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In Surprise Revolt, Kentucky House Democrats Kill Local Tax Bill

LRC Public Information

Democrats in the Kentucky House of Representatives derailed a measure that would have given cash-strapped local governments more flexibility in how they raise taxes.

The proposed constitutional amendment initially had support from both parties, but in a surprise move, several Democrats decided to pass over their votes—a rare moment in which the minority party determined the outcome of a vote.

Republicans cried foul on the maneuver. Rep. Jerry Miller of Louisville noted that several of the abstaining Democrats were co-sponsors of the bill.

“Not only do we have our word, there’s one thing more than our word. If we’re willing to cosponsor something, that’s even more than your word, that’s a matter of honor,” Miller said.

Under House Bill 475, Kentucky voters would decide in the fall whether to give the legislature the authority to let local governments raise new taxes.

The Kentucky Constitution currently restricts how local governments levy taxes, but supporters of the measure say cities need new revenue options to address booming pension obligations and other needs.

Many Democrats voiced support for the measure, but said they were making a point that their votes count, even if Republicans have a super majority in the chamber.

Rep. Joni Jenkins, a Democrat from Louisville, is the House Minority Floor Leader.

All session long what we’ve heard is you’re in the super minority and you don’t count, we don’t need you,” Jenkins said.

“And you’ve given us some crumbs, you’ve let us be part of the process from time to time. But you know what, we do count. We may just be 38, but we do count,” Jenkins said.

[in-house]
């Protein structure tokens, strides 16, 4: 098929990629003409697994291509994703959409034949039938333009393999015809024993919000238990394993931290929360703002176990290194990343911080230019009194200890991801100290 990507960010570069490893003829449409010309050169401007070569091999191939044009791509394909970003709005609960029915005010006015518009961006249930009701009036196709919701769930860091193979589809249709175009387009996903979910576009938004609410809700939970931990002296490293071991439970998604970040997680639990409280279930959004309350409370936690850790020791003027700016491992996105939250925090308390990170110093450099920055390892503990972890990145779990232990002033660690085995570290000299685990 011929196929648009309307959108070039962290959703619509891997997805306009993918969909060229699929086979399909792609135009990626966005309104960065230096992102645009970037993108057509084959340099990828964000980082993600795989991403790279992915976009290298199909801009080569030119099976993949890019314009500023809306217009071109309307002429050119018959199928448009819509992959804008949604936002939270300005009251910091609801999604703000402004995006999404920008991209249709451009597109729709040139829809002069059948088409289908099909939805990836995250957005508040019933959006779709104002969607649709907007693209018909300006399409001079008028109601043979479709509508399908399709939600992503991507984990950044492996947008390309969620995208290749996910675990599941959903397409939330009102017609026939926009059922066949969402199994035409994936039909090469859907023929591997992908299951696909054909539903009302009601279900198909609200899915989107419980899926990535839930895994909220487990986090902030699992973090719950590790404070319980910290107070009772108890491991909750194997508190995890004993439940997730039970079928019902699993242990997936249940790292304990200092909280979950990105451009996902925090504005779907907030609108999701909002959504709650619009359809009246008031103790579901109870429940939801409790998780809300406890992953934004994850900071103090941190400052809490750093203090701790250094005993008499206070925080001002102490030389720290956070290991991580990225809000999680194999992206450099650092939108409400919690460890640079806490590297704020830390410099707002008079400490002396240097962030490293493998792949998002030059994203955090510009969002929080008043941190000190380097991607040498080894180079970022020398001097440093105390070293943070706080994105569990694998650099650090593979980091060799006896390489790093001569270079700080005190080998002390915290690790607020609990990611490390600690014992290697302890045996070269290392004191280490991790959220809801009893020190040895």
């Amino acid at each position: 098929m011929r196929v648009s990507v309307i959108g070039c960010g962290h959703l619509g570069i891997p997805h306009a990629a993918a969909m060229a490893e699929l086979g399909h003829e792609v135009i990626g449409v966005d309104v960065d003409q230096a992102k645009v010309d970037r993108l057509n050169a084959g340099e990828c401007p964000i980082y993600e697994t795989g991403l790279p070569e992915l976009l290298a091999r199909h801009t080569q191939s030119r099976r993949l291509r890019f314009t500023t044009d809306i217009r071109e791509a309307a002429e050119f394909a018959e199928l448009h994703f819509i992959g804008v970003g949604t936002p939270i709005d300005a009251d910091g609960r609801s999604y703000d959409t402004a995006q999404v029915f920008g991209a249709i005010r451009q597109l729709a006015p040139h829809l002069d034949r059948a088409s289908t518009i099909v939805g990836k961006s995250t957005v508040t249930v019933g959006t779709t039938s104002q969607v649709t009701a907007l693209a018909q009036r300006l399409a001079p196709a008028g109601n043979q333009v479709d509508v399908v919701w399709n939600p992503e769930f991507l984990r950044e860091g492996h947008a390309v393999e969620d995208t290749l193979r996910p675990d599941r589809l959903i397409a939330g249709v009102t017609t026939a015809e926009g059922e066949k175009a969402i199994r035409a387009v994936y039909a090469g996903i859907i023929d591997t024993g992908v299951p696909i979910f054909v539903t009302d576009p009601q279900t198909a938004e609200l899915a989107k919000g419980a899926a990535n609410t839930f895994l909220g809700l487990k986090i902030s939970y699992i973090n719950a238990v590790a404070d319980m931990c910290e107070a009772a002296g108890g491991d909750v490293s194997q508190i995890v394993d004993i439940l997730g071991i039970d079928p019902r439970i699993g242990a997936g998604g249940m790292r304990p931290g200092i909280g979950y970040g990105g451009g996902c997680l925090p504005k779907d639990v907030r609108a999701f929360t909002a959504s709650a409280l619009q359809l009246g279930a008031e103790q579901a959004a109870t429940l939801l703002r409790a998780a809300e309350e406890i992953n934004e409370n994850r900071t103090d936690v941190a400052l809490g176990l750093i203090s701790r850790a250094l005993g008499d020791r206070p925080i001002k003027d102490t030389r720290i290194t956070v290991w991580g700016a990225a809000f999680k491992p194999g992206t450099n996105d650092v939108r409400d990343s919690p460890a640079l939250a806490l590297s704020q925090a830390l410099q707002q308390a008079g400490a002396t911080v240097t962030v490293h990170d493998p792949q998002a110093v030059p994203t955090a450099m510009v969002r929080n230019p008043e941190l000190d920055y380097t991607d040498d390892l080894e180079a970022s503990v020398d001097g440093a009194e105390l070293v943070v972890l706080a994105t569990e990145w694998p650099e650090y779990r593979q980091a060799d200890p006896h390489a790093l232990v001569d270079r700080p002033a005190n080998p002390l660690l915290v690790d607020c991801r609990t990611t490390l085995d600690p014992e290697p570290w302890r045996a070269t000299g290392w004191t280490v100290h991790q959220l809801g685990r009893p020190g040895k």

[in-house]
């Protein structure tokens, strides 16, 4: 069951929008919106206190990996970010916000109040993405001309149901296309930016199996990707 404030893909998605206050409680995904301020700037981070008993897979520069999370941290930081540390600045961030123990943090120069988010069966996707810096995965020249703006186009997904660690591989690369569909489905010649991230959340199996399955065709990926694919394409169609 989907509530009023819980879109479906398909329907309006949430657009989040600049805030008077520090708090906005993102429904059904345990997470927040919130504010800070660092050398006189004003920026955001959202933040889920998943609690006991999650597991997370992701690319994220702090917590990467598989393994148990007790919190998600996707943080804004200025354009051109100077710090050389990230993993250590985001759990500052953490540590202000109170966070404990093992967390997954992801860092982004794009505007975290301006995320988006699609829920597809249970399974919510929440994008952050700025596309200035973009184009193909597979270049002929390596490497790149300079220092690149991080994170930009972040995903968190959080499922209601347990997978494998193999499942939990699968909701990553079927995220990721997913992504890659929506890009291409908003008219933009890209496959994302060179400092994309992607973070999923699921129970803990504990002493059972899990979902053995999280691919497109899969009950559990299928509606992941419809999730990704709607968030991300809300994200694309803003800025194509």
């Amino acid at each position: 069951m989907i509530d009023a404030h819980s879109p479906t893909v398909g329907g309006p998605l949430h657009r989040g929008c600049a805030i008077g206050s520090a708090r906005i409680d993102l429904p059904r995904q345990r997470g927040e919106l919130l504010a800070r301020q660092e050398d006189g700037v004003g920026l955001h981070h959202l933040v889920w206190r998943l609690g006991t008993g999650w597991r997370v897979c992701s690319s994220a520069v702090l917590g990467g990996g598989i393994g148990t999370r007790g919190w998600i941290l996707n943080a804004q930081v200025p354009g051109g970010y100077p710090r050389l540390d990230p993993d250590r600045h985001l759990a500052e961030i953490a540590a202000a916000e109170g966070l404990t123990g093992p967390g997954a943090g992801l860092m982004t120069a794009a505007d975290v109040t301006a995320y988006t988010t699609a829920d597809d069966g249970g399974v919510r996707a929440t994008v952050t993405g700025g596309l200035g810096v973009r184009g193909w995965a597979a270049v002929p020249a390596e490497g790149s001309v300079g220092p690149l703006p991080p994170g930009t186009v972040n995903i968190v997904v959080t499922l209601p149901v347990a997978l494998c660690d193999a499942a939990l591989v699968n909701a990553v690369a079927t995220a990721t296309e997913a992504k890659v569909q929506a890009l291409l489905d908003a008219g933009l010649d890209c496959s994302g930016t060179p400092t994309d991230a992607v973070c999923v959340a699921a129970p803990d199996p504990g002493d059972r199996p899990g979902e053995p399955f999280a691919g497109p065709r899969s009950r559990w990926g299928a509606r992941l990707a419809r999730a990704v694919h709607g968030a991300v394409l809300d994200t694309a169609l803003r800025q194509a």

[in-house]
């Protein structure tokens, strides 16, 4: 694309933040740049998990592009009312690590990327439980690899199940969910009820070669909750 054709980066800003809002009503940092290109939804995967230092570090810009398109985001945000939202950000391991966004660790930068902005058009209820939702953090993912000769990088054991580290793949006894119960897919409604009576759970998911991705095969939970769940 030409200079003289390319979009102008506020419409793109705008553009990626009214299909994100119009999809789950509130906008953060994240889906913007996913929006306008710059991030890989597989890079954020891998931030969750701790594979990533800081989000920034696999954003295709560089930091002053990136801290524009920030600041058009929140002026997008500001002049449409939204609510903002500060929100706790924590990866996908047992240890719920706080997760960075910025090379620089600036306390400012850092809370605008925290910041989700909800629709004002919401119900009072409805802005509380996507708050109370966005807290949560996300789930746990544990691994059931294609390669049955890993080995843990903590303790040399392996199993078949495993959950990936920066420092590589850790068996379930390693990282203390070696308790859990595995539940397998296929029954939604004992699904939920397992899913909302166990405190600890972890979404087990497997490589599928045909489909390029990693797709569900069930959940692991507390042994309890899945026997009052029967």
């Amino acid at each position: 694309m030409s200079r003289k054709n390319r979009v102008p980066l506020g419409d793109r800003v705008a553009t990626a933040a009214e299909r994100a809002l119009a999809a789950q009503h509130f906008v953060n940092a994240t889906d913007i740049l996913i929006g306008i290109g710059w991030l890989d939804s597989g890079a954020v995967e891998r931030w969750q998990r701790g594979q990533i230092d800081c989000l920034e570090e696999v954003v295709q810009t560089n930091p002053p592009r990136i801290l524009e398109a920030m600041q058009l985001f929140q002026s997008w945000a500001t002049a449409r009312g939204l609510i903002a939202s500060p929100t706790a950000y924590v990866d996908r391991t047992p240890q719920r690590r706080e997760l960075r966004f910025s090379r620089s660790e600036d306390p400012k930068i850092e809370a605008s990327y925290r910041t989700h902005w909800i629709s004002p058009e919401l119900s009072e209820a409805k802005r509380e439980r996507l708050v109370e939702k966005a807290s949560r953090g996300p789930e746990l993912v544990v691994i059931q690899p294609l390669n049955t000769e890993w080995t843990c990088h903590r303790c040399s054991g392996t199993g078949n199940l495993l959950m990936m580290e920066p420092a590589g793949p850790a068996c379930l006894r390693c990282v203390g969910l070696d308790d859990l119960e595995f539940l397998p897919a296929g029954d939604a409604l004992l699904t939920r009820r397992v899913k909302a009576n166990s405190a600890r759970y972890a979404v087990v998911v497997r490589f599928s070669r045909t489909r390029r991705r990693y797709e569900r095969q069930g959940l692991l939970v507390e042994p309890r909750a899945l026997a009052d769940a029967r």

Democrats have 38 out of 100 seats in the House of Representatives. Republicans have 62.

It takes 60 votes to pass a constitutional amendment in the chamber, and with some Republicans already opposing the measure, it needed bipartisan support in order to pass.

Rep. Randy Bridges, a Republican from Paducah, said Democrats should be ashamed of themselves.

“You’ve made a point, the point is you’re weak, you’re an embarrassment,” Bridges said.

It is rare for a bill to be called for a vote and then to fail on the House Floor, underscoring the legislative drama of Friday’s events.

Rep. Angie Hatton, a Democrat from Whitesburg, said that Democrats didn’t owe Republicans anything.

“You’re mad that the Democrats wouldn’t pass this bill for you?,” Hatton said. “You never need our votes, you don’t care what we think, you don’t pass our amendments and now you’re mad that we won’t pass your tax reform?”

Supporters of the bill said it would likely come up again during this year’s legislative session, which ends on April 15.

Ryland Barton is the Managing Editor for Collaboratives. He's covered politics and state government for NPR member stations KWBU in Waco and KUT in Austin. He has a bachelor's degree from the University of Chicago and a master's degree in journalism from the University of Texas. He grew up in Lexington.

Email Ryland at
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